Thursday: 4 May 2006
Here, at least once again, is my once-a-month summary of monthly temperatures, here in Athens and US-wide. You might recall that January overall was very warm for much of the country, February and March were fairly normal, and now April is found to be warmer than average.
From the National Weather Service Climate Prediction Center, this is a plot of mean temperature anomalies for the US. That’s the difference in the average temperature for this April above or below the average for April over many years, plotted in colors. The anomalies are in Fahrenheit.
Most of the country east of the Rockies experienced average temperatures 4-6 degrees higher than usual for April. A few scattered regions were 6-10 degrees higher than normal, and in New England and along the Atlantic coast and Florida temperatures were 0-2 degrees higher than normal.
West of the Rockies, temperatures were more or less normal, or perhaps a couple of degrees below normal.
Here are my plots of high and low temperatures for the month of April in Athens. The black dots are for the 15 years 1990-2004 (black dots), 2006 (green line), and 2005 (red line).
We had three spells of warm weather at the beginning, end, and middle of April. On only two nights in April did temperatures fall significantly below normal. We’ve had 11 days of above normal temperatures (>1 standard deviation above the normal high) and only 2 nights of cooler than normal temperatures. Only in 1999 was this number of higher than normal days matched.
NOAA’s weekly ENSO update tell us that the La Nina conditions of the last three months have pretty much returned to normal, maybe to a very weak La Nina condition. They expect ENSO conditions to remain normal for the rest of 2006.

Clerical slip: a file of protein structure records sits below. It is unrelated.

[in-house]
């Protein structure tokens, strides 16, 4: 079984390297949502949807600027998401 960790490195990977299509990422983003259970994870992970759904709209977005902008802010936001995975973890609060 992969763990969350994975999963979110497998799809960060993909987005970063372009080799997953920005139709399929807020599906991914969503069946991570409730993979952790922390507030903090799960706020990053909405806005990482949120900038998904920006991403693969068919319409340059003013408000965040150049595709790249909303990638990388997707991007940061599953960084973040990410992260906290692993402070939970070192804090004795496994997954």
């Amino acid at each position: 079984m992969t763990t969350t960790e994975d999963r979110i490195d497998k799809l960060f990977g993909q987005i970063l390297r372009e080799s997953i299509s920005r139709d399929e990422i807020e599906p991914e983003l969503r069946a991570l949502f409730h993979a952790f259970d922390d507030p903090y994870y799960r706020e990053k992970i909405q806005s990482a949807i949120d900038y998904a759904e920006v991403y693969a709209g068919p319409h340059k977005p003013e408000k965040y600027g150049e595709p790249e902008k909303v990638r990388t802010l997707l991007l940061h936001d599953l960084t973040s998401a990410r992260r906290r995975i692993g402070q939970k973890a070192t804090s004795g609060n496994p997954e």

Wednesday: 3 May 2006
|Vermin also decided to come *into* the house through the adjoining door, and led us on a merry chase for fifteen minutes before we chased him back out. |
Vermin knows how to use the cat door, and that’s the problem.
|Last night, Vermin got into the house again, while Glenn was in charge doing both photography and animal rescue. Fortunately it’s a simple three step operation in this case: |
The cats really think possums are disgusting.
Tuesday: 2 May 2006
Onward, and as you can see I’m making my first attempts at watermarking the photos. And there’s something called digimarking which I’ve just encountered and that adobe photoshop can do. Yes, I know, I’m really naive, but surely that is part of my charm:
When we first started the lab, way back in 1983, we were working on seed proteins and cloned DNA in cotton (Gossypium hirsutum). We became interested in the mallow family (Malvaceae) in general and began collecting wild mallows and cheeses, as well as most of all nearly 50 species of wild and domesticated cottons (yes, there are wild cottons!). One of our first little cheeses, so named because of the wheelike fruits, was this one: